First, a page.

6. Thou shalt not use what-if’s. Your body bears the burden of bad news. If you’re like most people, you make up negative stories—called “what if’s”—about what the future holds before it ever happens: “What if I can’t reach the deadline?” or “What if I get a bad performance review?” When you do this, the body bears the burden. Think of a “what if” hounding you right now. As it whispers to you, notice what happens inside your body. Your stomach might flip-flop or your chest might tighten. Now reverse it. Whisper to yourself a positive prediction: “What if my business flourishes?” or “What if some good comes from my hard work?” Again, notice the difference of how something lifts in your body. It also bears the burden of potential good news.
  7. Thou shall unplug. Managing your electronic devices instead of letting them manage you can offset stress and burnout. Unplug at the end of the day and set boundaries to protect your personal and private time. Use custom ring tones for those you want to reach you after hours. Limit the number of times a day you check email or text. And ease up on instant messaging so you don’t create the expectation that you’re available 24/7.
  8. Thou shall learn to say no. Draw the line when someone asks you to do something you don’t have time for. Tell yourself there’s a limit to what you can do and put the rest out of the picture. Start to see this attitude as strong burnout prevention, not a weakness. When you say yes but mean no, you’re not taking good care of your mental or physical wellness and it leads to over-commitments.
  9. Thou shalt not multitask. Studies show that multitasking isn’t what it’s cracked up to be and in fact that it takes longer to go from one task to the next because of the added time to refresh your memory of each task. People who focus on one task at a time are more efficient, productive and effective at work-life balance. And they’re less likely to burn out.
  10. Thou shall practice gratitude. Whatever we focus on expands. Making a gratitude list takes you out of your narrow perspective, opens the big picture, gives you a new take on life, and calms you down. Research suggests that written versus verbal appreciation is more effective because the visual representation allows the brain of both the sender and receiver to register the gratitude more deeply. Make a list of the many things you’re grateful for—the people, places, pets, and things that make life worth living and bring you comfort and joy. After you’ve made the list, contemplate on your appreciation for each item and visualize anything you might’ve taken for granted—things that if you didn’t have would leave your life empty. As you practice this exercise, notice that you feel a deeper appreciation for life, you’re calmer, and you can feel the unburdening in your body.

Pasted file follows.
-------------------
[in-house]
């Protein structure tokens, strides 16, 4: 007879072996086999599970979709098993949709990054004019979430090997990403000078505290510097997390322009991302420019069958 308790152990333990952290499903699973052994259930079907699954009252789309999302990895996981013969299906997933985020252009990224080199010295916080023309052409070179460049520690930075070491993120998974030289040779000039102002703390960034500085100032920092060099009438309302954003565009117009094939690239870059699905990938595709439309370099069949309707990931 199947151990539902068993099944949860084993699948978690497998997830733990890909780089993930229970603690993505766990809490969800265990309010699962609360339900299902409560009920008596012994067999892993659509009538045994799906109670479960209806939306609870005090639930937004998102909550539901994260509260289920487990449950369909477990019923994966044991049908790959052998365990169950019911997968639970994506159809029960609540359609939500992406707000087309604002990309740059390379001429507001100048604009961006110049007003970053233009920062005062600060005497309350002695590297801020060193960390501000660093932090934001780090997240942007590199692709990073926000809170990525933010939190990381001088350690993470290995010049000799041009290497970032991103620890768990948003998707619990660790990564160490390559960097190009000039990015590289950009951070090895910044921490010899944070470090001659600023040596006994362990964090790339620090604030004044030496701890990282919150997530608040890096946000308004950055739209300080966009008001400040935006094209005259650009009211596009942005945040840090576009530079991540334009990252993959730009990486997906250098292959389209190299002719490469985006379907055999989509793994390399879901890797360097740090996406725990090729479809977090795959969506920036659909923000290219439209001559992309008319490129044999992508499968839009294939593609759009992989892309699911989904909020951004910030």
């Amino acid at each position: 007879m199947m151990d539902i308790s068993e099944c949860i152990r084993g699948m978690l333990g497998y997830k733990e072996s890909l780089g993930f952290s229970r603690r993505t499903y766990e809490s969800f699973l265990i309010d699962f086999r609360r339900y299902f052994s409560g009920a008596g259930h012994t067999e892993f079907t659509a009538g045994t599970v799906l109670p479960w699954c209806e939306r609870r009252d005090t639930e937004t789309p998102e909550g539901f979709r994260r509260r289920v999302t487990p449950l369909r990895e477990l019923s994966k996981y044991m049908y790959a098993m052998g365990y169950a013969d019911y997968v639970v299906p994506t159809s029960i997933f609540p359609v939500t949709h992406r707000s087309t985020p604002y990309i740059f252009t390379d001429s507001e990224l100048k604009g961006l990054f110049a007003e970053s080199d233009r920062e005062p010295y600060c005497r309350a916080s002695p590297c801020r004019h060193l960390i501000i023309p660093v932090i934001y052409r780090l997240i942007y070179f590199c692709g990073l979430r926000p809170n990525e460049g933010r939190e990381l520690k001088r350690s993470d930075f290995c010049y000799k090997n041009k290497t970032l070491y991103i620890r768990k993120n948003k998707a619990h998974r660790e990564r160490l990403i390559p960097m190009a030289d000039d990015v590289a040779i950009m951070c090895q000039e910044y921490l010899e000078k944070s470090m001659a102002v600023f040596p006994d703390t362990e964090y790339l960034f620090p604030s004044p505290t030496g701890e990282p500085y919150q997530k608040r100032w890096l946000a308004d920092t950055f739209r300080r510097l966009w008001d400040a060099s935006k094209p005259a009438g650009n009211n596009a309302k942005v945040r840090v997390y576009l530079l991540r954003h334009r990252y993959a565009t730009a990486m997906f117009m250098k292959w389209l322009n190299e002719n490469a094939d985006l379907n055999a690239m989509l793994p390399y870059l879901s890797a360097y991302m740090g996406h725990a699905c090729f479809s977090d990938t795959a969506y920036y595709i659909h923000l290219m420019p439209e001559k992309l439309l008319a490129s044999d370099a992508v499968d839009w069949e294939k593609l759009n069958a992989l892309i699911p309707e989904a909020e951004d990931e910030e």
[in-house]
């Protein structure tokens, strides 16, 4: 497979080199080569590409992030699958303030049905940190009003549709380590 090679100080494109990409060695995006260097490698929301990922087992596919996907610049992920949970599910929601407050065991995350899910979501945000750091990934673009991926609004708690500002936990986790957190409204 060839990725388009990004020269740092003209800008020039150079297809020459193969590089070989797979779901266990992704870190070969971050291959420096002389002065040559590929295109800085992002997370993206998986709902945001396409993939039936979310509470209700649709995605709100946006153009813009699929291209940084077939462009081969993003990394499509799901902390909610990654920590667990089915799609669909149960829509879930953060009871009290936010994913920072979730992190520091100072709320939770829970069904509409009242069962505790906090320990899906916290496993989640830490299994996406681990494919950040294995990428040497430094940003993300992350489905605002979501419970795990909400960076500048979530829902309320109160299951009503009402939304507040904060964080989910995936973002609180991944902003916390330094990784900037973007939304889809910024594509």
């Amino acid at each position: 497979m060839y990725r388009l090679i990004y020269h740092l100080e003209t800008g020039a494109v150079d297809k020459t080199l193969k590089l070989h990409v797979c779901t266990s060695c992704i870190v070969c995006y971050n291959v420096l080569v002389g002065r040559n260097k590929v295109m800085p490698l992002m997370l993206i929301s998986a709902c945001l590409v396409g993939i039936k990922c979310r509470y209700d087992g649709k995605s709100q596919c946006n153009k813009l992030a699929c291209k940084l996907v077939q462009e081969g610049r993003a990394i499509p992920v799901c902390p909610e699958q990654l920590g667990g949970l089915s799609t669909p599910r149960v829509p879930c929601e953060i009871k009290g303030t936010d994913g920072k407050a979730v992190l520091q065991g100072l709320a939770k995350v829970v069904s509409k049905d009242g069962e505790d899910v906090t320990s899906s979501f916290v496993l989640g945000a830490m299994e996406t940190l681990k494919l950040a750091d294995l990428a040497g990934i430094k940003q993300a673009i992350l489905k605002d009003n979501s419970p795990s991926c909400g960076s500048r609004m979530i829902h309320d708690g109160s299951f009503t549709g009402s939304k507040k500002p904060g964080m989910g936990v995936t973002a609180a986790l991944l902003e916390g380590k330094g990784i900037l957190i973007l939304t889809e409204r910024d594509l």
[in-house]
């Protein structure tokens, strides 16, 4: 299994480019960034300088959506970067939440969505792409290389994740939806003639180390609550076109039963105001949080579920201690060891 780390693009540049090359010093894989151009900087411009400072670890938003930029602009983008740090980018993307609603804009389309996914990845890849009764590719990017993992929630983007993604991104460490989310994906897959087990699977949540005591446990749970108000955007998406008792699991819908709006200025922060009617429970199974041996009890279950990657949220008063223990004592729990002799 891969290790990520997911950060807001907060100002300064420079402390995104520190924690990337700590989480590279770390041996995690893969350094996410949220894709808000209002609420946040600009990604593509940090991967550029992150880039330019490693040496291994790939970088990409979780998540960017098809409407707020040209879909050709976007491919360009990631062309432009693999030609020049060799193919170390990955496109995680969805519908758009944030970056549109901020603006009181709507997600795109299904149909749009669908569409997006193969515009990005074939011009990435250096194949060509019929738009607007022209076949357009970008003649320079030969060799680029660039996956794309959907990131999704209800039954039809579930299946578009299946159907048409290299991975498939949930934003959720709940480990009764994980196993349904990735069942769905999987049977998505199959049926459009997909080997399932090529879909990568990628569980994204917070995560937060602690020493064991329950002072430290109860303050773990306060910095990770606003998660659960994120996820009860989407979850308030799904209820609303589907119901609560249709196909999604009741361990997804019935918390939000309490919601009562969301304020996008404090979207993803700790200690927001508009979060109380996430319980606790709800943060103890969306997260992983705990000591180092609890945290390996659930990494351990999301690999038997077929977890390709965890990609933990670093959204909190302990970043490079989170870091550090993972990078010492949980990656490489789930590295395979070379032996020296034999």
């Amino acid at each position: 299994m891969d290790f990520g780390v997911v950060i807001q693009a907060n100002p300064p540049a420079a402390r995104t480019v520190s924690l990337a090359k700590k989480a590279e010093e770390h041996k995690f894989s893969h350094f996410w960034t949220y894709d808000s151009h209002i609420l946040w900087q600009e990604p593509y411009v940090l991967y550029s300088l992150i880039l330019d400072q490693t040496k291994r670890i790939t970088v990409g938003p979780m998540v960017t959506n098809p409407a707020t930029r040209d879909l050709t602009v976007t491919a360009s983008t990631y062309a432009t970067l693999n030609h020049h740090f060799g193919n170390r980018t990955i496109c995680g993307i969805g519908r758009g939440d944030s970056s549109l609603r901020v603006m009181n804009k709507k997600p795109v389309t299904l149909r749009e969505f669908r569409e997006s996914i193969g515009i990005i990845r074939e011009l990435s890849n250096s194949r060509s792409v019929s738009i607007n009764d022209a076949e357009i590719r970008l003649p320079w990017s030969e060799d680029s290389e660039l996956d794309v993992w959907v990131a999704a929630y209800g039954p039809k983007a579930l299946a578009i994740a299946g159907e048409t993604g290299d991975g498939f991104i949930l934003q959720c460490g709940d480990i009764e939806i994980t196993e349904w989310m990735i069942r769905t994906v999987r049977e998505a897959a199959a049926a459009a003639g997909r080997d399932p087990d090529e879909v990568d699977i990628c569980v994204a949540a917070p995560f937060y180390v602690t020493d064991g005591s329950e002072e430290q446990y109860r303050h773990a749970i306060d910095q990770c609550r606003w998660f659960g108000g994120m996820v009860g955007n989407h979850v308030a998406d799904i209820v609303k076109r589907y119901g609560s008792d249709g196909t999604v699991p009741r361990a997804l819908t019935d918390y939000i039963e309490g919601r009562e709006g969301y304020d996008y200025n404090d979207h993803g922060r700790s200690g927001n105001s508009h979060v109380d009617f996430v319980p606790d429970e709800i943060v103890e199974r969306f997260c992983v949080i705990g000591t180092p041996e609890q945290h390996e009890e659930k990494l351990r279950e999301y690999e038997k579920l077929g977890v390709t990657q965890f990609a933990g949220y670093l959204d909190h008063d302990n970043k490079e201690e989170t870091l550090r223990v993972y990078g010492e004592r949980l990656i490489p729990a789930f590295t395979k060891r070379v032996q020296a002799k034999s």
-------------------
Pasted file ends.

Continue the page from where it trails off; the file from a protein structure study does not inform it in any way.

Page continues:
• Bryan Robinson, Ph.D.

    Journalist, psychotherapist, and Author of 40 books.

    Bryan Robinson, Ph.D.

    Bryan Robinson, Ph.D. is a professor emeritus at the University of North Carolina at Charlotte, psychotherapist in private practice, and award-winning author of two novels and 40 nonfiction books that have been translated into 15 languages. His latest books are CHAINED TO THE DESK IN A HYBRID WORLD: A GUIDE TO WORK-LIFE BALANCE (New York University Press, 2023)#CHILL: TURN OFF YOUR JOB AND TURN ON YOUR LIFE (William Morrow, 2019), DAILY WRITING RESILIENCE: 365 MEDITATIONS & INSPIRATIONS FOR WRITERS (Llewellyn Worldwide, 2018). He is a regular contributor to, Psychology Today, and Thrive Global. He has appeared on 20/20, Good Morning America, The CBS Early Show, ABC's World News Tonight, NPR’s Marketplace, NBC Nightly News and he hosted the PBS documentary "Overdoing It: How To Slow Down And Take Care Of Yourself." website: